Houses of Rage

09/08/2010 01:56 pm ET | Updated Nov 17, 2011

I get so tense, and then I need to lash out.

Look at me the wrong way some days and I'll take your head off.

I used to be calm, but now I'm angry all the time.

Out of context, I could be quoting therapy patients with roiling road rage or other impulse control conditions. But I'm not. I'm a real estate attorney repeating the unadulterated (but herein anonymous) confessions of clients who harbor feelings of pure hatred towards their homes.

These homeowners are seething and surprisingly they don't mind sharing their emotions with me. I just concluded a conversation with a would-be home seller who blurted out "I hate my house!" about halfway through the conversation. The home has been on the market since February, and four price reductions haven't produced a viable buyer. So the homeowner in residence sits and stews, yearning to leave New York and join her husband in another state. "When we listed the house before Valentine's Day, I never ever thought that our kids would be starting school here again in September. This is so messed up!" she practically sobbed.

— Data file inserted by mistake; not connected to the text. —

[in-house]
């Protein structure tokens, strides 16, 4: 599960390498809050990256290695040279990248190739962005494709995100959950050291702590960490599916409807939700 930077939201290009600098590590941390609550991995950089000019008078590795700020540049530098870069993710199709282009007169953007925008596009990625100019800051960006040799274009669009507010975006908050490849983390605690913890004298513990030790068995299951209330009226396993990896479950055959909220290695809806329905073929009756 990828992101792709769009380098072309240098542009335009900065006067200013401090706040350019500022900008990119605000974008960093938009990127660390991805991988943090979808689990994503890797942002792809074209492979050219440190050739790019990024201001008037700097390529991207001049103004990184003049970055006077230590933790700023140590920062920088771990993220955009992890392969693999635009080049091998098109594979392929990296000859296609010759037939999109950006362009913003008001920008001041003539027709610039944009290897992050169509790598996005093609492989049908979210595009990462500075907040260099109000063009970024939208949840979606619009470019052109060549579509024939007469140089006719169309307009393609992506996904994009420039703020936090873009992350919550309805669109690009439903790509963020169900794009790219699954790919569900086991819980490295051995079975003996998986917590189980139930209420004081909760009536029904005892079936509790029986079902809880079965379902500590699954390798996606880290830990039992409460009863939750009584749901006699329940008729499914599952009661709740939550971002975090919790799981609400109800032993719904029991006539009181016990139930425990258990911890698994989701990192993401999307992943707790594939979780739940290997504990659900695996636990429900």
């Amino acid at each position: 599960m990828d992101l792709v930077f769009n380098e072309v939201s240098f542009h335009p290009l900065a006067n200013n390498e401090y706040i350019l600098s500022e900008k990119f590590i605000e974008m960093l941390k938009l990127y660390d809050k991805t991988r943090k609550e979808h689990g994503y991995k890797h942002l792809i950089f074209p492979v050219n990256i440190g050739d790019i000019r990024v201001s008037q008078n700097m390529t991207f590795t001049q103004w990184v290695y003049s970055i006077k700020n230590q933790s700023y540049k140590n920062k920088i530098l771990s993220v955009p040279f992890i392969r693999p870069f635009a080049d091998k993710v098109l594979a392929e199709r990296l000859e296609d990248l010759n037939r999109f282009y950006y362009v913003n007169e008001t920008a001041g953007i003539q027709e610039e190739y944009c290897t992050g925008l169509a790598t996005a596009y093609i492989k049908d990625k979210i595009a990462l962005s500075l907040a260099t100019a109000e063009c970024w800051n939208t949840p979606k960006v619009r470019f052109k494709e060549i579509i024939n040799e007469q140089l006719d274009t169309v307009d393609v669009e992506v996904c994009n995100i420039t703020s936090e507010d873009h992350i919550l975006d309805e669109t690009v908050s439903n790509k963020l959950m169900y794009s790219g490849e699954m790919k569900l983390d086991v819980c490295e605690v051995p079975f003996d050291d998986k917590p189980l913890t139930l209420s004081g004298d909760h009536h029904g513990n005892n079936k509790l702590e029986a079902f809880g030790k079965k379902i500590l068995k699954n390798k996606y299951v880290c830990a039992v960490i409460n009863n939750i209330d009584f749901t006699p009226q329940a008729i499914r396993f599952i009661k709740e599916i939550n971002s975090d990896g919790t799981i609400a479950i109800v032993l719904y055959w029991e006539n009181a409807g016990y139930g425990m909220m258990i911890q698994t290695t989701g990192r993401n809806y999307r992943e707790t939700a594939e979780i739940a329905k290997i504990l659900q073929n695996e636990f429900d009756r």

Though some houses sell quickly, many can linger on the market for about one year. During those 12 months or so, all the diverse disappointments suffered by homeowners during a depressing recession can coalesce into pure fury. The objects of their ire are the abodes which cost too much monthly or aren't worth enough to free them from their debt. I wouldn't have to work so hard if I had $10 for every time a prospective seller desperately described their house as an "albatross," an "anchor," or (hands down, the most lucrative of all) a "giant pain in the ass."

Last month I taught a real estate seminar. After class, I spoke with a struggling seller who seemed like she was on the verge of either a breakdown or a breakout. This total stranger wasn't shy about wanting to "hunt down everyone who was at my open house and shake them until they tell me why they didn't make an offer."

Aren't homes supposed to be our sanctuaries? The havens we hide in when the world starts getting us down? If the places they live in make owners livid, where will they take cover from worries and woe? I don't know, but I'm positive that there are plenty of would-be home sellers who have a raging case of a malady I'm dubbing "house hate." Bona fide buyers may be the only known cure for their woes, but in the interim, I'm concerned about the scads of sellers in serious need of anger management who are lurking behind the "for sale" signs spread around our neighborhoods and cities.